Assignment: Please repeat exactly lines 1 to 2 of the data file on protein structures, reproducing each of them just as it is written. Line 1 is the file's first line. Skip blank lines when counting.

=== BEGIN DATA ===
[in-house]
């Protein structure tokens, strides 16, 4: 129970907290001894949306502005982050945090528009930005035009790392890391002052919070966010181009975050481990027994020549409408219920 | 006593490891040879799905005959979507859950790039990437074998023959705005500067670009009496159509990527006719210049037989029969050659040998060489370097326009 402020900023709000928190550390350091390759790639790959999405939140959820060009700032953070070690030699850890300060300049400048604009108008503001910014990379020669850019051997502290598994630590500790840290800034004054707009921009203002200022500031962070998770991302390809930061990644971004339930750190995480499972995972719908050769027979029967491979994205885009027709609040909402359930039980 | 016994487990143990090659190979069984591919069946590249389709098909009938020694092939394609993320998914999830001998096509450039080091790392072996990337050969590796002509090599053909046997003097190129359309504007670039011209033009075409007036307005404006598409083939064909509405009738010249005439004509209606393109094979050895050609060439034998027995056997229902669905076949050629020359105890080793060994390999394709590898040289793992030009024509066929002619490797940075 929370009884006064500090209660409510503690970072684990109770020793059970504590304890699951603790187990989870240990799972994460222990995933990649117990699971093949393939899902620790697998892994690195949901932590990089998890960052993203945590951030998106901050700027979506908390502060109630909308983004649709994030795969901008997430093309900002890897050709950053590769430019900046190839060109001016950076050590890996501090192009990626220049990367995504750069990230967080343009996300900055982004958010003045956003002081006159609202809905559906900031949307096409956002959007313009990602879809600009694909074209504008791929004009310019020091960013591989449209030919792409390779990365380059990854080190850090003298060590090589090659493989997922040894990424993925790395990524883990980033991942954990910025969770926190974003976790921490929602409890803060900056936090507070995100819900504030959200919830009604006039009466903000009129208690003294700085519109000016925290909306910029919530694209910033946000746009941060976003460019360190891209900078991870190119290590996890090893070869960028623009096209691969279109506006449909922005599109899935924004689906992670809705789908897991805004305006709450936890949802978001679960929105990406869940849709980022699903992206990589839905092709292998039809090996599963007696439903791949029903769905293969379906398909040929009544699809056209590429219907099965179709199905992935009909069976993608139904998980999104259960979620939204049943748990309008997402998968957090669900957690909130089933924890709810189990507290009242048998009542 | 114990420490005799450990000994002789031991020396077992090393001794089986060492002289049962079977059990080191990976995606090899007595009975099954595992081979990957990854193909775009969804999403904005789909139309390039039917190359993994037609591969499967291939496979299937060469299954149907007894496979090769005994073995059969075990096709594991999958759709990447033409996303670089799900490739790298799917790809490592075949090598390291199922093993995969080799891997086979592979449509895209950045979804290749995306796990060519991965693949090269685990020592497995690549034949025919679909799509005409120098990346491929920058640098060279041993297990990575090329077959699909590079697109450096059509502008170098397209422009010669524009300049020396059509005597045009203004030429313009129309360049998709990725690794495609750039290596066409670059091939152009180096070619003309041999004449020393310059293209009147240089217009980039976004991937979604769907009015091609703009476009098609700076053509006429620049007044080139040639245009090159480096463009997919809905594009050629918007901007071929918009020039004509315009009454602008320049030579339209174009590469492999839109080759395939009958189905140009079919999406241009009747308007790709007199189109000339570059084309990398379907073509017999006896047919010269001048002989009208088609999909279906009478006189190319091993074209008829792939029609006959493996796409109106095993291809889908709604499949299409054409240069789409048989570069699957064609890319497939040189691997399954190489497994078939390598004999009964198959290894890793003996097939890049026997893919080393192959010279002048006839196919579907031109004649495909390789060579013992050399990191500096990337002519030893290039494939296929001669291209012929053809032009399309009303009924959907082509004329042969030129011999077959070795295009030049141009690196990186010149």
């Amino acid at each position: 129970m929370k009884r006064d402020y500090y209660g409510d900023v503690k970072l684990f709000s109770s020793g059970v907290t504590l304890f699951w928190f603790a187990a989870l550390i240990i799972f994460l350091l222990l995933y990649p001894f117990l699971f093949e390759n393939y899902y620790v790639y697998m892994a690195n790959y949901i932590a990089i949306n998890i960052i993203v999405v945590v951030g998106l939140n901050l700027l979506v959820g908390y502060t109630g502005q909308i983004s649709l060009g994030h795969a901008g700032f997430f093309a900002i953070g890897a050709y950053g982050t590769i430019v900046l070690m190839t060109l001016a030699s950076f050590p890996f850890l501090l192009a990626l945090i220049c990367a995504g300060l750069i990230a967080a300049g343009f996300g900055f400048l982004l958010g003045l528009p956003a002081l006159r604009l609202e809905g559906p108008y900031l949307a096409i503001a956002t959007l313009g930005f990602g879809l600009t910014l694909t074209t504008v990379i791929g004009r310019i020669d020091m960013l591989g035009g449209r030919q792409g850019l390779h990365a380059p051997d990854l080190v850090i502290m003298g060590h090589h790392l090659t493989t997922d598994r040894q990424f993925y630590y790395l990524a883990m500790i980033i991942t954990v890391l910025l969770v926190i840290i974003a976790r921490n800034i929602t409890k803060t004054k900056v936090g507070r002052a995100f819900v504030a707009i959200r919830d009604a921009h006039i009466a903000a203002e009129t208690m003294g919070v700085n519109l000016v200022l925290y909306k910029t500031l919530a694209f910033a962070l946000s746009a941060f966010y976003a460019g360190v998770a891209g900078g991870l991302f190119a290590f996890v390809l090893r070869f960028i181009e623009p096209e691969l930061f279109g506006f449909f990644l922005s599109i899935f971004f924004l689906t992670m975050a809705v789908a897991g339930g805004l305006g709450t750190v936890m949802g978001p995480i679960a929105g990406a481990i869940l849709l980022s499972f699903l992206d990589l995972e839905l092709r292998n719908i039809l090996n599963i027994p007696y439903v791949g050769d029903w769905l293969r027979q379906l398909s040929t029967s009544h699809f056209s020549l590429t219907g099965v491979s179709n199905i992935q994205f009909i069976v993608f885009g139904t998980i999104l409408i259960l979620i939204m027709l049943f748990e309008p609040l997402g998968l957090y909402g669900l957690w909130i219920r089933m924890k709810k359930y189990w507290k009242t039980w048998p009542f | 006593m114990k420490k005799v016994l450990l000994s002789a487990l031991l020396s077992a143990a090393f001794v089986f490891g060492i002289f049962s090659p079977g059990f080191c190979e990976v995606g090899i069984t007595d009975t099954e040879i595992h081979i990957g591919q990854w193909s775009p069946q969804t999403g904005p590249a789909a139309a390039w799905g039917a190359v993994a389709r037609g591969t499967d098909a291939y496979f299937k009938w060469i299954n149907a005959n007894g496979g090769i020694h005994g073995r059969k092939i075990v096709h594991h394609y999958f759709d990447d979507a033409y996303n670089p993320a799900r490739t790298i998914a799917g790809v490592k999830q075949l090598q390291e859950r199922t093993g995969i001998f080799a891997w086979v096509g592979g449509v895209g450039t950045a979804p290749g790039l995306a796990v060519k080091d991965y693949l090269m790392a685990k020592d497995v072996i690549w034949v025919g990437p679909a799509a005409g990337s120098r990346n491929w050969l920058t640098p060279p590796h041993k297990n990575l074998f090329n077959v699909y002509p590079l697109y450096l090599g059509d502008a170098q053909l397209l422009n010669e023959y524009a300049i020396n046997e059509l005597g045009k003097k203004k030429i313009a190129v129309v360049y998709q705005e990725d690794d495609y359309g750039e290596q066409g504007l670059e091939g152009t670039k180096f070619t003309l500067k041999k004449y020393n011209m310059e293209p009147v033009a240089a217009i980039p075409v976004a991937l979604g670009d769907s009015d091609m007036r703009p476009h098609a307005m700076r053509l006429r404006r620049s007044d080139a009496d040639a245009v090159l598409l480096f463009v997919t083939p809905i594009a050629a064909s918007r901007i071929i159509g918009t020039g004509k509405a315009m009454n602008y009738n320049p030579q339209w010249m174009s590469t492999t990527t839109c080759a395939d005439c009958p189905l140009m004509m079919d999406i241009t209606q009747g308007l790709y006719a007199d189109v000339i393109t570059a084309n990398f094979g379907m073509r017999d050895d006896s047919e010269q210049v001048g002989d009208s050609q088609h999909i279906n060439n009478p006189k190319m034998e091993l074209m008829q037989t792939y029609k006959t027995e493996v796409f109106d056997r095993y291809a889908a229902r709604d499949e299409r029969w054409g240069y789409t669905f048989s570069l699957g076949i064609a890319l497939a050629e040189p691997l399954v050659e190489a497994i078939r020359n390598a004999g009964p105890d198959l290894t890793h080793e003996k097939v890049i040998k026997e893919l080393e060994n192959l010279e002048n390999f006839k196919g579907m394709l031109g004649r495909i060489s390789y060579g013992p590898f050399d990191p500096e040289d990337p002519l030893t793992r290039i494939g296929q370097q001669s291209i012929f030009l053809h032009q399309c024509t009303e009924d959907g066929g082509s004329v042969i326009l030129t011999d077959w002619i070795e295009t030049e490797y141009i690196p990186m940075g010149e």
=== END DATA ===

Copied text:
[in-house]
């Protein structure tokens, strides 16, 4: 129970907290001894949306502005982050945090528009930005035009790392890391002052919070966010181009975050481990027994020549409408219920 | 006593490891040879799905005959979507859950790039990437074998023959705005500067670009009496159509990527006719210049037989029969050659040998060489370097326009 402020900023709000928190550390350091390759790639790959999405939140959820060009700032953070070690030699850890300060300049400048604009108008503001910014990379020669850019051997502290598994630590500790840290800034004054707009921009203002200022500031962070998770991302390809930061990644971004339930750190995480499972995972719908050769027979029967491979994205885009027709609040909402359930039980 | 016994487990143990090659190979069984591919069946590249389709098909009938020694092939394609993320998914999830001998096509450039080091790392072996990337050969590796002509090599053909046997003097190129359309504007670039011209033009075409007036307005404006598409083939064909509405009738010249005439004509209606393109094979050895050609060439034998027995056997229902669905076949050629020359105890080793060994390999394709590898040289793992030009024509066929002619490797940075 929370009884006064500090209660409510503690970072684990109770020793059970504590304890699951603790187990989870240990799972994460222990995933990649117990699971093949393939899902620790697998892994690195949901932590990089998890960052993203945590951030998106901050700027979506908390502060109630909308983004649709994030795969901008997430093309900002890897050709950053590769430019900046190839060109001016950076050590890996501090192009990626220049990367995504750069990230967080343009996300900055982004958010003045956003002081006159609202809905559906900031949307096409956002959007313009990602879809600009694909074209504008791929004009310019020091960013591989449209030919792409390779990365380059990854080190850090003298060590090589090659493989997922040894990424993925790395990524883990980033991942954990910025969770926190974003976790921490929602409890803060900056936090507070995100819900504030959200919830009604006039009466903000009129208690003294700085519109000016925290909306910029919530694209910033946000746009941060976003460019360190891209900078991870190119290590996890090893070869960028623009096209691969279109506006449909922005599109899935924004689906992670809705789908897991805004305006709450936890949802978001679960929105990406869940849709980022699903992206990589839905092709292998039809090996599963007696439903791949029903769905293969379906398909040929009544699809056209590429219907099965179709199905992935009909069976993608139904998980999104259960979620939204049943748990309008997402998968957090669900957690909130089933924890709810189990507290009242048998009542 | 114990420490005799450990000994002789031991020396077992090393001794089986060492002289049962079977059990080191990976995606090899007595009975099954595992081979990957990854193909775009969804999403904005789909139309390039039917190359993994037609591969499967291939496979299937060469299954149907007894496979090769005994073995059969075990096709594991999958759709990447033409996303670089799900490739790298799917790809490592075949090598390291199922093993995969080799891997086979592979449509895209950045979804290749995306796990060519991965693949090269685990020592497995690549034949025919679909799509005409120098990346491929920058640098060279041993297990990575090329077959699909590079697109450096059509502008170098397209422009010669524009300049020396059509005597045009203004030429313009129309360049998709990725690794495609750039290596066409670059091939152009180096070619003309041999004449020393310059293209009147240089217009980039976004991937979604769907009015091609703009476009098609700076053509006429620049007044080139040639245009090159480096463009997919809905594009050629918007901007071929918009020039004509315009009454602008320049030579339209174009590469492999839109080759395939009958189905140009079919999406241009009747308007790709007199189109000339570059084309990398379907073509017999006896047919010269001048002989009208088609999909279906009478006189190319091993074209008829792939029609006959493996796409109106095993291809889908709604499949299409054409240069789409048989570069699957064609890319497939040189691997399954190489497994078939390598004999009964198959290894890793003996097939890049026997893919080393192959010279002048006839196919579907031109004649495909390789060579013992050399990191500096990337002519030893290039494939296929001669291209012929053809032009399309009303009924959907082509004329042969030129011999077959070795295009030049141009690196990186010149």